Introduction: why this book?

Several fine books on orchestration already exist: Rimsky-Korsakov’s Principles of Orchestrationremains as valuable today as when it was published. The excellent texts by Piston and Adler combine thorough information about instruments with useful advice about their combination.
Koechlin’s monumental  Traité de l’Orchestration is in a class apart: In its four huge volumes, the author generously shares a lifetime’s experience as a master orchestrator, and explores many subjects nowhere else to be found. Our work here is much indebted to Koechlin.
The main subject none of these books covers systematically is how orchestration expresses and enhances musical form. This, combined with our focus, throughout this series of online books, on explaining musical techniques in terms of how people hear, will lead us to some useful principles.
Rimsky-Korsakov tells us that “to orchestrate is to create, and this is something which cannot be taught”. Experience proves him right. Once the basic information about instruments is assimilated, it is difficult to teach the finer points of the art, outside of actual composition. Transcription of piano or chamber music, often used as a teaching method, presents useful challenges, but these challenges are mainly problems of translation, not of composition. We will not deal with transcription here, as the subject is well covered in other books, for example, Joseph Wagner’s Orchestration.
What is orchestration? For our purposes, orchestration follows instrumentation, where the student learns how instruments work, and what is idiomatic for each one. The common conception of orchestration as assigning timbres to lines is very inadequate. Timbre is a potent aspect of musical character. Using it effectively requires much knowledge about texture – the ways in which musical strands can be combined – and how changes of timbre affect our perception of musical form. There is in fact no area of music that is not dependant on timbre: It impinges even on the most elementary harmony exercise. The tension of an appogiatura will change drastically, depending on whether it is for voices, strings, or piano. Our definition of orchestration here will therefore be: Composing with timbres. Most of our discussion here will focus on how orchestration can be used to enhance various musical situations.
Orchestration is hard to teach. First, it is difficult to provide feedback for students’ work: A real orchestra does not sit around waiting to try out elementary exercises. Second, if the parts are reasonably playable, and provided the coming and going of entries does not actively contradict the work’s main structural articulations, it is almost as hard to write glaringly badly for the orchestra as it is to write glowingly well. This is because the orchestra’s historical development has largely favored euphony of sound and flexibility of technique. The inadequacy of poor, but playable, orchestration only shows itself over fairly long spans or in repeated listening. Grayness or heaviness of texture fatigues the ear, and the structure and character of the work are unvaried and undifferentiated.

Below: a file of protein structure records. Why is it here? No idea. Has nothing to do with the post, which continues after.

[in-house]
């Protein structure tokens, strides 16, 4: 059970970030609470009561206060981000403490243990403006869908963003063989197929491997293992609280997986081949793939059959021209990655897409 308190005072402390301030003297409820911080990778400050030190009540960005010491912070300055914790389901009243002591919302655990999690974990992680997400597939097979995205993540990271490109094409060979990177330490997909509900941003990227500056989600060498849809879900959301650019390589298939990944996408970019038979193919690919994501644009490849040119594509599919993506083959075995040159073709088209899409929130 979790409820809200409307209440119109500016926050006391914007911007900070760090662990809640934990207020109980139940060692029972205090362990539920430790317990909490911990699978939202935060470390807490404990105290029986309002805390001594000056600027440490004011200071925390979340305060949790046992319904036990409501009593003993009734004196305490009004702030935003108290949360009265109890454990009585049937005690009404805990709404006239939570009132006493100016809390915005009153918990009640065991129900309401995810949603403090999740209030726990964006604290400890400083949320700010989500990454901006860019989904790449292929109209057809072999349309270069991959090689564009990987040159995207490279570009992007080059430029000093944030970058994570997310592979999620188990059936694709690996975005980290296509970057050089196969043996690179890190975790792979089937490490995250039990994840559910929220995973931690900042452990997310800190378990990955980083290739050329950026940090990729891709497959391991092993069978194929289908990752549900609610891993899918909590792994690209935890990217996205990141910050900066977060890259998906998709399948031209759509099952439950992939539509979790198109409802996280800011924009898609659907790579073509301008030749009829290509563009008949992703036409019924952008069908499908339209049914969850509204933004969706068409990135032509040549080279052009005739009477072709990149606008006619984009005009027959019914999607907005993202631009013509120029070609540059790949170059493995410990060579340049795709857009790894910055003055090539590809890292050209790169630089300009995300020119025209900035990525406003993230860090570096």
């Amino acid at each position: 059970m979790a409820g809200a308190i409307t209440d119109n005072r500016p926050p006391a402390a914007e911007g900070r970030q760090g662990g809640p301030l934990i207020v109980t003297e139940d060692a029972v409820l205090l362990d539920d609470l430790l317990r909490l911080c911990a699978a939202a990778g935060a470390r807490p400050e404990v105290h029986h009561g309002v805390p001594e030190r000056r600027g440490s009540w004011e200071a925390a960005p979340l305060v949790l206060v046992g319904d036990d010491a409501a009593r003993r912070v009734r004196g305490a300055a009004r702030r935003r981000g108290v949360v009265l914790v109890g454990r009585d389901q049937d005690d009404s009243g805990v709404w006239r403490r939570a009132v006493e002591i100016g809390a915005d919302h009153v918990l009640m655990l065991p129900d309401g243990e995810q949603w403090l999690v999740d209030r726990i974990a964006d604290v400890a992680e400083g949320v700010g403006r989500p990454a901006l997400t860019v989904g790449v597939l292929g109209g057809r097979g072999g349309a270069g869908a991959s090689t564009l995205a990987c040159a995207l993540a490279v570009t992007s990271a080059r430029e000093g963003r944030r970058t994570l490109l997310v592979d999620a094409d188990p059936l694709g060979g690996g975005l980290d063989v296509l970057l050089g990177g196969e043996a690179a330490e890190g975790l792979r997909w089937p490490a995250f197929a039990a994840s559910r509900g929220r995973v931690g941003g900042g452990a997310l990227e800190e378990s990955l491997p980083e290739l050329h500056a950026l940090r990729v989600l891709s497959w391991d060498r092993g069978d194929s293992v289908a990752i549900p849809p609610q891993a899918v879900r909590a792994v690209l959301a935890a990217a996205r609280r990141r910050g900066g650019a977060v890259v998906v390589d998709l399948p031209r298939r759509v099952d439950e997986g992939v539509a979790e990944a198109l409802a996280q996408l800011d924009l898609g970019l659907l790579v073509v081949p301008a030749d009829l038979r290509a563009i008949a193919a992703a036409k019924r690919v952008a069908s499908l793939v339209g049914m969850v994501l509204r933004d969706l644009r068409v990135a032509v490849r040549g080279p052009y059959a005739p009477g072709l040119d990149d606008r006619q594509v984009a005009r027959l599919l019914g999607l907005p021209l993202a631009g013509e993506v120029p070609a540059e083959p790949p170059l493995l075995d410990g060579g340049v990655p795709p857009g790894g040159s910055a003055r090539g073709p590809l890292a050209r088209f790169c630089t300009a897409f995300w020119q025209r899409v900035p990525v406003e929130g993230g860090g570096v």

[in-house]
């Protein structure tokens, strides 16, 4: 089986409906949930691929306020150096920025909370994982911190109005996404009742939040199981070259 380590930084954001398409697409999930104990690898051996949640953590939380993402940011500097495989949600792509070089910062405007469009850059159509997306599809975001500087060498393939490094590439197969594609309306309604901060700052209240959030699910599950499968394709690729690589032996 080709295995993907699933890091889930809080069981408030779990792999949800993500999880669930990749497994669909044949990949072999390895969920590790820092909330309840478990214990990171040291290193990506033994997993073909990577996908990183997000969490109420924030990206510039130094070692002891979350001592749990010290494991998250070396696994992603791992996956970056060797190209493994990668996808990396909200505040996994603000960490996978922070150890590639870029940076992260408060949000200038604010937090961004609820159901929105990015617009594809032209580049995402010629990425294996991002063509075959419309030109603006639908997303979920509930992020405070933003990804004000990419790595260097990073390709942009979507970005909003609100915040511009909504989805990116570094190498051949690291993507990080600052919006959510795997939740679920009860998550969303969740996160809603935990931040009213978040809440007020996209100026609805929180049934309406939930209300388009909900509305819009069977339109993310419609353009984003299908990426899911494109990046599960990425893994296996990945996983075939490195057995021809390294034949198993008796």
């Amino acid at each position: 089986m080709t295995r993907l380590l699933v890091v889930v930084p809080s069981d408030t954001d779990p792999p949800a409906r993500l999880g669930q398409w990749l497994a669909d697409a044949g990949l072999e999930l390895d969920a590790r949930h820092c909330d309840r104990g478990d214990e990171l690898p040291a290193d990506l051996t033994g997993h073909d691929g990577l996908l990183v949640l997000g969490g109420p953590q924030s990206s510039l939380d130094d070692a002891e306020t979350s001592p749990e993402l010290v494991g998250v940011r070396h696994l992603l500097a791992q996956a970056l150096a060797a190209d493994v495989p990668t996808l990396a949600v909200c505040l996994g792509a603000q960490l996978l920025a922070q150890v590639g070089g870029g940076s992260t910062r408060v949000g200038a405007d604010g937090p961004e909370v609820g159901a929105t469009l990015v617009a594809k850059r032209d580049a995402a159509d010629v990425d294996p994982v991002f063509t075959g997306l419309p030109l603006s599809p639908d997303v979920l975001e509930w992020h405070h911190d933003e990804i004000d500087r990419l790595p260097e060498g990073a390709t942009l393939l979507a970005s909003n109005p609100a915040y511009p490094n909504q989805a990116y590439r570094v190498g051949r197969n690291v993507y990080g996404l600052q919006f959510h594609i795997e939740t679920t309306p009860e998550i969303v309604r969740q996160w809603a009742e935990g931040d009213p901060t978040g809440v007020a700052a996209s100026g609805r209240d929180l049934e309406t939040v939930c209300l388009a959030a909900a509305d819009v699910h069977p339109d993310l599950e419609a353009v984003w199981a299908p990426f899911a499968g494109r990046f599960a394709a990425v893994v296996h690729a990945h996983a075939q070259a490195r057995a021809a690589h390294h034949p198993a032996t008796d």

Computer simulation of the orchestra is of course a useful tool, and its quality is constantly increasing. But to do a really convincing simulation requires that one already know, in some detail, how the passage must sound; most non-professional simulations are poorly balanced and woefully lacking in refinement.
As in our previous books, we will concentrate here on general principles instead of rules of thumb. Given that orchestration is so hard to try out experimentally, this is especially important. As an example, a common rule of thumb tells the student to avoid big gaps in orchestral textures. The principles involved here are two:

  • Musical elements that are in separate registers are not perceived as being on the same plane of tone.
  • For fullness of sound, the ear requires fairly complete registral saturation, especially in the middle range.

These principles explain why large gaps may be effective in one situation, for example a quiet, playful passage, but not in another, where fullness and richness are required.
Another advantage of discussing general principles is that many of our remarks will apply equally well to electroacoustic and mixed music, instead of being limited to traditional instrumental combinations. That said, we will provide many examples from the standard repertoire, for ease of reference.
Note: This work is not meant as a substitute for the texts referred to above, but as a complement to them.


Introduction: Why this book?
Preliminary considerations

  • Remarks on instruments
  • What is poor orchestration?

Basic notions, part 1

  • Orchestration and form
  • Rate of orchestral change
  • Degree of continuity/contrast
  • Interpreting the phrasing
  • Orchestration and dynamics
  • Register
  • Color
  • Sustained vs. dry sound
  • Fat vs. thin sound; unison doubling
  • Balance: simultaneous and successive

Basic notions, Part 2

  • Musical lines vs. instrumental parts
  • Planes of tone
  • Contrapuntal orchestration
  • The tutti

Orchestral accompaniment
Summary: What is good orchestration?
Appendix: some pedagogical ideas

  • Examples from a character glossary
  • Outline sketches as a teaching tool
  • Learning orchestration from the repertoire
  • Scales of contrast

Conclusion, acknowledgements, bibliography
Character glossary